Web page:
Silver Landings

Silver Landings

Mandy Moore is at peace. “I think for a long time I was really embarrassed with my past,” she tells Apple Music. “I signed a record deal when I was 14 and my first album came out when I was 15—I had no creative control and no say in the music that I was making. But I'm a 35-year-old woman now. I feel like I've had enough time to show people different colors.” With Silver Landings—the pop star turned actor’s first LP in 11 years—Moore is doing just that, teaming up with longtime collaborator Mike Viola and husband Taylor Goldsmith (of the LA roots-rock band Dawes) for a set of deeply introspective songs that bear influence from Laurel Canyon legends like James Taylor and Jackson Browne. “I wanted it to feel like quintessential Southern California pop,” she says. “Beautiful, clear blue skies, sunny, windows down, unimpeded by traffic, driving through a canyon or along the PCH, blasting a record that you really love, feeling positive about the future.” That last part is key: Written over the course of several years—with late assists in Nashville from Grammy winners Lori McKenna and Natalie Hemby—the album finds Moore in new light and a new position, overseeing and executing a creative vision that’s very much her own. “I've never made a record quite like this before,” she says. “I was the driving force, the captain of the ship. So there's a sense of ownership, of who I am, where I am, the choices I’ve made and what it took to get there.” Here, she takes us inside every song on the album. I’d Rather Lose “A bit of a wink and a nudge to the idea that I'm a bit of a goody two-shoes. But also just the world we're living in: I feel like it's increasingly polarized and divided, and I think the idea of truth is being called into question on a daily basis. There's a part of me that's like, I never signed up for this game. I don't want to play this game, because there's no way to win, and I'm not competitive enough to want to throw myself into this game. So you know what? If this is the case, then I'd rather lose if that's what I'm up against. I'm fine to take the L on this, and to walk away, because it just doesn't matter enough to me.” Save a Little for Yourself “It's taken me a long time to learn the lesson of this song, and I'm sure it's something I will constantly be learning and relearning and reminding myself of. But I thought it was an important sentiment to put out in the world, because I know a lot of people who want to take care of the world around them before acknowledging their own needs. In varying degrees, I still feel like this is something I suffer from. So I like the endured mantra of committing it lyrically to a record where there's no escaping this idea, because ultimately, if you're not considering yourself and taking care of your needs and saving something for yourself, you're going to be of no use and no good to anyone else around you.” Fifteen “I feel like this song had to exist on this record, because I had to make peace with this little girl that lives inside of me in order to continue making music, and really find peace with this time in my life. Because I didn't want to carry around this baggage anymore, of the embarrassment or the shame or the weird confusion I think I felt about this particular juncture of my life. It’s a therapeutic, full-circle moment. I can still acutely remember that time now, even though I feel very disassociated from it. When I started, I was always like fourth in line—like, there's Britney, there's Christina, there's Jessica Simpson, and then, sometimes, there was me. My role in that hierarchy—I never had that degree of musical success. This is a reason that I was able to have a totally different career, and an acting career. Those girls were so famous, and when you’re that famous, I think it's increasingly hard for people to see you in a different role. I kind of skated by unscathed.” Tryin’ My Best, Los Angeles “I feel like a true Angeleno, like this is my hometown. I am the first person to come to its defense when people want to mock Los Angeles. I get all of its downfalls. I am in agreement on the traffic. I am in agreement on it being a company town. All of those are fair criticisms, but I love it in spite of all of that, and I love it because of all of that. I've had a tricky relationship with it, because I feel like earlier in my life and in my career it was the obvious move to be here. I've gone through a real ebb and flow really trying to communicate my confusion and, should I be here? Do you want me here? Should I move and try my hand at something else? It’s lot of time spent in the car contemplating, 'Maybe Los Angeles is done with me and I need to try my hand somewhere else.' That song was my ode to this city that I've had not a love-hate relationship with, but a tumultuous one, where at times I just didn't know if she wanted me anymore. Now I see we've come to an agreement—things are in a much better place.” Easy Target “It’s like being fully aware of my place in the world, and feeling like an outsider and an outlier in many ways, and speaking more to the social media aspect of things. I think that's obviously changed a lot, even since I've released music, and really, the onslaught of Twitter and the Instagram community and these ways of being able to instantaneously connect with people and have this instant feedback and being able to drive your own narrative. More specifically, knowing just in more trying times, understanding who I am in the world. I get that I am an easy target. I guess all of us in one way or another are an easy target at one point in time—and being okay in that role.” When I Wasn't Watching “That line [‘A little lost, a little rough/The lack of answers all add up to who we are’] stems from just the utter confusion of not knowing where to start—wanting to make music again, but I felt like I had so much to say, and yet I was confounded as to how. I felt like I could go in a million different directions, and this was the first song written for the record way back in 2016, and then it was reimagined last year. Ultimately, that's what this song is talking about, and taking the confluence of the confusion and the mixed emotions and infusing that into the understanding of it's exactly where you should be, and all of that adds up to exactly where you should be.” Forgiveness “Making this record is a conduit for being able to go on the road; I wanted to make new music so I could tour, because I miss performing live. I knew that I wanted to make a record that I was excited and look forward to sharing with an audience every night, and there was certain subject matter that I didn't want to have to be miserable living in that headspace anymore. I spent enough of my life doing that. 'Forgiveness' was the closest I wanted to touch upon the past.” Stories Reminding Myself of Me “I can infuse as much of myself and as much of my life experience into a certain role, but ultimately it is not Mandy Moore. That’s the beautiful vulnerability of being an artist and being able to write and talk about those experiences, like having my feet up on the dashboard of a car and talking about a half-stoned afternoon. The things that people wouldn't necessarily associate with me are the things that I am most interested in being able to share. That’s ultimately why I'm so excited about bringing music back into my world in this fully realized way, because there is a huge part of myself that has been dormant that I have missed and I've missed being able to share.” If That’s What It Takes “This song is a balm. It was one of the last songs that we wrote for the record. But I am so unendingly grateful for the beautiful respite that is my husband and the world that we have found together. I wanted this to be an ode to that. There's no other song that I feel like covers that territory in quite the same way. All of the life that I've lived and the history that I have behind me are the reason that I found myself, again, in this place making this record. But I can't discount his influence personally and professionally—I wanted this to reflect that.” Silver Landings “I knew going into our Nashville trip that we needed a few more songs, but in particular, we needed a song that was going to close out the record. I didn't know that we were going to get the album title from it by any means. We walked into Natalie’s home studio and she started reading a couple of phrases. She was like, ‘Blah, blah, blah, silver landings. I don't know what that means, it’s nonsense.’ I was like, ‘No, I know exactly what that is, and that's the song we're writing.’ Literally an hour and a half later, we had the song written. She was so perplexed by this, but I knew there was something in my gut that was like, ‘This is what the album at large is talking about.’ I’m a very glass-half-full person, and I believe things happen for a reason, and ‘Silver Landings’ is the ultimate idea of grounded purpose in a silver lining, and the all-encompassing understanding of what this record is.”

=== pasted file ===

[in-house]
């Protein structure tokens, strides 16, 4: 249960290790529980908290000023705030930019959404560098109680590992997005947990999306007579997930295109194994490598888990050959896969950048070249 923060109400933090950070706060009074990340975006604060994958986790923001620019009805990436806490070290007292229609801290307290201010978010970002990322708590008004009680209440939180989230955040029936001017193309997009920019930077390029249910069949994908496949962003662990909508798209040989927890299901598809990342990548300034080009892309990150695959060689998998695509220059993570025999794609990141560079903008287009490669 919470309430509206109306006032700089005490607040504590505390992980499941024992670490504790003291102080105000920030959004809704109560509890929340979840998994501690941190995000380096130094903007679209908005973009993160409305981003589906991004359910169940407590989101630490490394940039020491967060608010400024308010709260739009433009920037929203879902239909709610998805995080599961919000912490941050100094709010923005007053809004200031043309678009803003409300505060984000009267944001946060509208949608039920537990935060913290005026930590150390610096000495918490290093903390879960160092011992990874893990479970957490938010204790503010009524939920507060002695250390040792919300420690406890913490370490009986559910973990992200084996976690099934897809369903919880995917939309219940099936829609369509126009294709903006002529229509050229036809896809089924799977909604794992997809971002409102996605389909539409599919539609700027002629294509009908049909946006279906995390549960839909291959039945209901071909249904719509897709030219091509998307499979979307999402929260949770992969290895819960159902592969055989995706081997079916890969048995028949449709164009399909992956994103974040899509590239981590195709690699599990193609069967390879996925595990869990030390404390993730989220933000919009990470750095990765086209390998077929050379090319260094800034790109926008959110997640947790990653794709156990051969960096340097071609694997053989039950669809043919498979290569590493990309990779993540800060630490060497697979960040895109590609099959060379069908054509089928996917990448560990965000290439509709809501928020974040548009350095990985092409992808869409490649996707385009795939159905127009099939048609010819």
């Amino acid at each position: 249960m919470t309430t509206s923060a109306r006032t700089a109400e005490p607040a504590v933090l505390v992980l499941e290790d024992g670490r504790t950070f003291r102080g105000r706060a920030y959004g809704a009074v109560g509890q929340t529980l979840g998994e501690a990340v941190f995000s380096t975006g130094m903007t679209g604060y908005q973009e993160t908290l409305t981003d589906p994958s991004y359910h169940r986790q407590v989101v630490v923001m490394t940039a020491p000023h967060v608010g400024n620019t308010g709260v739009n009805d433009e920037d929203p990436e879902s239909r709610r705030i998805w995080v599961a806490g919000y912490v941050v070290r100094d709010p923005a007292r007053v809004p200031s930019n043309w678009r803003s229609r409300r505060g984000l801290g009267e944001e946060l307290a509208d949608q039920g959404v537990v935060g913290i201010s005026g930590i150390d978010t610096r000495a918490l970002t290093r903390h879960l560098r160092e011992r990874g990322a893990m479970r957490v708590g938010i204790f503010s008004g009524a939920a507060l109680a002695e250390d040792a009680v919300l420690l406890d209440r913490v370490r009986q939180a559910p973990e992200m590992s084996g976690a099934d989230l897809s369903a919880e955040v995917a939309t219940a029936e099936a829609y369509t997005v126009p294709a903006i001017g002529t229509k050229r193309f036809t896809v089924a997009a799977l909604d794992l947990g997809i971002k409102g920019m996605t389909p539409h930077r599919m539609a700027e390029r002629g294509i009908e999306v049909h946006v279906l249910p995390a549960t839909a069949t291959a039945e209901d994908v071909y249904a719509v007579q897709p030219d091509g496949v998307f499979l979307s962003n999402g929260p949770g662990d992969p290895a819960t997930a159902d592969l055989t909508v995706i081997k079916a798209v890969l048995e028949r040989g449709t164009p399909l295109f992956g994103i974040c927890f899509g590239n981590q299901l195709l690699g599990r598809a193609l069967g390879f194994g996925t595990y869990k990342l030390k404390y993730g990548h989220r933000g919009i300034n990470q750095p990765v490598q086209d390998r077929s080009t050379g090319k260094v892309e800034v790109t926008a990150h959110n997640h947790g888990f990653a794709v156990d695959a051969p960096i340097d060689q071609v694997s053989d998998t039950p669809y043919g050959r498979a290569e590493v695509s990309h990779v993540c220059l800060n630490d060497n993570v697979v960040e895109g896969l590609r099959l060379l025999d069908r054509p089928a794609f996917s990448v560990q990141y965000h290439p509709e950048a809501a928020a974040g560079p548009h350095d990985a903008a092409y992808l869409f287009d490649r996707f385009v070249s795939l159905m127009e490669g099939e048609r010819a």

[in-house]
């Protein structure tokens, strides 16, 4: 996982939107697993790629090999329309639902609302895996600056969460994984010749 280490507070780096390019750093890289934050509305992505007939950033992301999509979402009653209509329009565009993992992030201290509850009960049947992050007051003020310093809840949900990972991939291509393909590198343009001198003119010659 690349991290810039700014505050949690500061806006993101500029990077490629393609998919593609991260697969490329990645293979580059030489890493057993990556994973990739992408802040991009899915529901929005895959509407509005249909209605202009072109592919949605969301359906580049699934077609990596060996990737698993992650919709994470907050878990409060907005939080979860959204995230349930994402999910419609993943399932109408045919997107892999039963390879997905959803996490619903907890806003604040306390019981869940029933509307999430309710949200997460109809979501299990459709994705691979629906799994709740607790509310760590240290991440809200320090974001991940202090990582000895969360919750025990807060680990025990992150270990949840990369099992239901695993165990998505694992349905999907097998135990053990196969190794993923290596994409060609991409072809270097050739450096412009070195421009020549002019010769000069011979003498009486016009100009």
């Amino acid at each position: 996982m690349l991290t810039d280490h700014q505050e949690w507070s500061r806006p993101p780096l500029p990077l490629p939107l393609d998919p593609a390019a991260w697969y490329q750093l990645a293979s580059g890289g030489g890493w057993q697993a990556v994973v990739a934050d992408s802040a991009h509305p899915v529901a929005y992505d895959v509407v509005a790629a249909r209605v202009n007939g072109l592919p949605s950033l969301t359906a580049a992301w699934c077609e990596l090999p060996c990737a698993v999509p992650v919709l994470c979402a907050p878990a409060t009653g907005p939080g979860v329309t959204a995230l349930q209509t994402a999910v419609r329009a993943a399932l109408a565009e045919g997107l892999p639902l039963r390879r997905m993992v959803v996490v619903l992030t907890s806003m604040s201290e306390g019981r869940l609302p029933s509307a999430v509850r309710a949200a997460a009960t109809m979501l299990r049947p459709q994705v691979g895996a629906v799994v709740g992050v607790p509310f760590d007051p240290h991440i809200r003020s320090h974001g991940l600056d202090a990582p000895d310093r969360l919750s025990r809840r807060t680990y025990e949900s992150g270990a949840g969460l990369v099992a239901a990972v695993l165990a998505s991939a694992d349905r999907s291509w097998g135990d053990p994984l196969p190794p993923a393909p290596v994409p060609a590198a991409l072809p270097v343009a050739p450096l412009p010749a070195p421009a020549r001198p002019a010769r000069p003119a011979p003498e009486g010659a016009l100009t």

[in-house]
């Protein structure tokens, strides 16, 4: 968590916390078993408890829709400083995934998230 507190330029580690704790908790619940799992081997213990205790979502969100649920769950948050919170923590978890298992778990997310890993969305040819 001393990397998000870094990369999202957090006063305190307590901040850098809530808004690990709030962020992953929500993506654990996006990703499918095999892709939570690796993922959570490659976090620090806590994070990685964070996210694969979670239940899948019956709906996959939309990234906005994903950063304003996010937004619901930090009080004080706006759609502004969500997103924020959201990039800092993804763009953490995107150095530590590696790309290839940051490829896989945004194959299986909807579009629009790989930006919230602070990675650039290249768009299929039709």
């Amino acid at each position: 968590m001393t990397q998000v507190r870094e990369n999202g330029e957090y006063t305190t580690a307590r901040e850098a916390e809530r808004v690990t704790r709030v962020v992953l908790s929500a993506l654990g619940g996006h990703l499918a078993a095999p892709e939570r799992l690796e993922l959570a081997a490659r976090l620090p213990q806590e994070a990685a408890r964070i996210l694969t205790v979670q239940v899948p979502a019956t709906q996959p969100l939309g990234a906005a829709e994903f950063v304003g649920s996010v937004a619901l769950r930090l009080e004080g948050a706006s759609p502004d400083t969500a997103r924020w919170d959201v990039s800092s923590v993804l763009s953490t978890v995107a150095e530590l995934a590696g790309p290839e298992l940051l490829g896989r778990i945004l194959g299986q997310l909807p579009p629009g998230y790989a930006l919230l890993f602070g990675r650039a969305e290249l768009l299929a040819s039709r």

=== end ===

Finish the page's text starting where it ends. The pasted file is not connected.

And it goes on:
Select a country or region

Africa, Middle East, and India

Asia Pacific


Latin America and the Caribbean

The United States and Canada